News & Politics

Why Robin Givhan Lives in NoMa

The Washington Post fashion critic has watched the neighborhood change dramatically, but still spots some “insanely cool” style.

Photograph by Paul Morigi/Getty Images.

For more than 20 years, Pulitzer Prize–winning Washington Post fashion critic Robin Givhan has documented the sartorial choices of presidents and entertainers with an unmatched sharpness. She’s bounced back and forth between New York and DC but has lived in a NoMa apartment just north of H Street since 2009. We sat down to discuss her love of Masseria, her neighborhood’s style, fashion in today’s politics—and her dog.

What was the neighborhood like when you moved there?

There was an empty lot next door that several artists had just sort of commandeered. Every other week, I’d look out the window and there’d be some random guerrilla art installation, which was very cool. Then on the other corner, there was this really weird liquor store that was completely encased in bulletproof glass. I remember going over there once because my friend wanted to buy a lottery ticket, and I said to the guy behind the counter, “You know, your business would be much more inviting if you took down this bulletproof glass.” He just glared at me like, “You don’t know what I’ve dealt with.”

How has the NoMa/Union Market area changed over the last decade?

I mean, what time is it? It changes constantly. To me, I feel like it’s changing for the better just because there are so many more amenities that are very walkable. I enjoy being able to drive my granny cart down to the Whole Foods. My dog took puppy manners classes at Spot On training, which is great.

It has this balance of nice apartments and a sense of luxury and calm but also the old warehouses and a sense that this was a working, hands-on neighborhood. Part of what makes Union Market so compelling is not that it’s this fancy market plopped in the middle of nowhere but that it’s this market in the middle of a historic area that was and is a working market.

What are some of your favorite restaurants and shops in the area?

Whenever I’m on the hunt for a random present for someone, I go to Salt & Sundry. I love the bakery Pluma and the businesses that have opened around Union Market. Masseria is just spectacular. It’s so gorgeous, and the food is so amazing. If I had a bottomless pit of a wallet, I would go to Masseria for dinner every night.

What are your thoughts on fashion in NoMa/Union Market as opposed to, say, downtown near the Post?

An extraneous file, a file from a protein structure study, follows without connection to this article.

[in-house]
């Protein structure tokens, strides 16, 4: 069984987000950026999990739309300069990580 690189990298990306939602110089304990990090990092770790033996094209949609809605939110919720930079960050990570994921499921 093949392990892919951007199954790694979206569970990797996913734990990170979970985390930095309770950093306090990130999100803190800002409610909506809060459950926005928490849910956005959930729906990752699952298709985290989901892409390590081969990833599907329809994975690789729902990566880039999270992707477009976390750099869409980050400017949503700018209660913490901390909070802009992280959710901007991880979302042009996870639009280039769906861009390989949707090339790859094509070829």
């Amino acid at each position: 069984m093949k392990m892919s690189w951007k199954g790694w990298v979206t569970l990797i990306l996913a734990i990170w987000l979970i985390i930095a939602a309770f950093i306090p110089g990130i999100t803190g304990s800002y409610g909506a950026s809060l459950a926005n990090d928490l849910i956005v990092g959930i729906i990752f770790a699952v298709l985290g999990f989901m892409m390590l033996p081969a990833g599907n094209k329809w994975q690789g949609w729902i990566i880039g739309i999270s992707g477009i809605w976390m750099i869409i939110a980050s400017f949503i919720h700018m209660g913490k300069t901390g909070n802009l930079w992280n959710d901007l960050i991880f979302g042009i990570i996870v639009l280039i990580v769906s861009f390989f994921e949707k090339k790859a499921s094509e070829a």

It’s definitely more relaxed and individualistic because it’s more residential. You’re seeing people when they’re in their downtime. There are a lot of shared workspaces, particularly in the REI building—it’s just a lot less suit-and-tie. But there are some very cool-looking people wandering around the streets. At one point, I was walking along and saw this guy who was wearing these leggings and multiple layers of tunics and a pullover, and he had these long dreads. I was like, “Oh, my God—you’re so insanely cool.”

Where do you go to hang with your dog?

Swampoodle Park just opened, and Oscar is a founding pup. I’m still mourning the departure of Metro Mutts [on H Street]. Metro Mutts was the little pet store that Spot On training worked out of, and then they closed. The arrival of Petco and the demise of Metro Mutts—I’m not going to link them, but I will say they overlapped. A lot of dogs still go past that building and slow down, sniff at it longingly. Oscar does that every time we go past there.

What do you say to people who think you shouldn’t write about the style of polarizing figures like Melania or Ivanka Trump?

I don’t think that writing about someone’s fashion is cheerleading for that person. I think writing critically about someone’s fashion, regardless of how you feel about their politics, hopefully helps you get a better, more nuanced understanding of the way in which that person moves through the world. I would never say that a dress or a tie or a suit reveals some profound truth about someone’s character or their integrity, because I don’t think that’s true. But I do think it tells you a lot about the kind of relationship they want to have with you.

The diversity of the new Congress has had everyone discussing the changing optics of politics. Your thoughts?

I think that first day, you definitely had this sense of a gauntlet being thrown down. That there was this declaration of presence. Of having arrived. It was really underscoring the diversity in that freshman class, particularly on the Democratic side. Whether it’s anything but optics, we’ll know down the road. It’s important to be cautious in letting the optics of diversity and the powerful imagery substitute for substance. I firmly believe that fashion is not superficial, but fashion is only the introduction. It’s the opening remark. It’s not the heart of the narrative.

This article appears in the March 2019 issue of Washingtonian.

Assistant Editor

Elliot joined Washingtonian in January 2018. An alum of Villanova University, he grew up in the Philadelphia area before earning a master’s degree in journalism from Syracuse University. His work has also appeared in the Washington Post,, and, among others. He lives in Bloomingdale.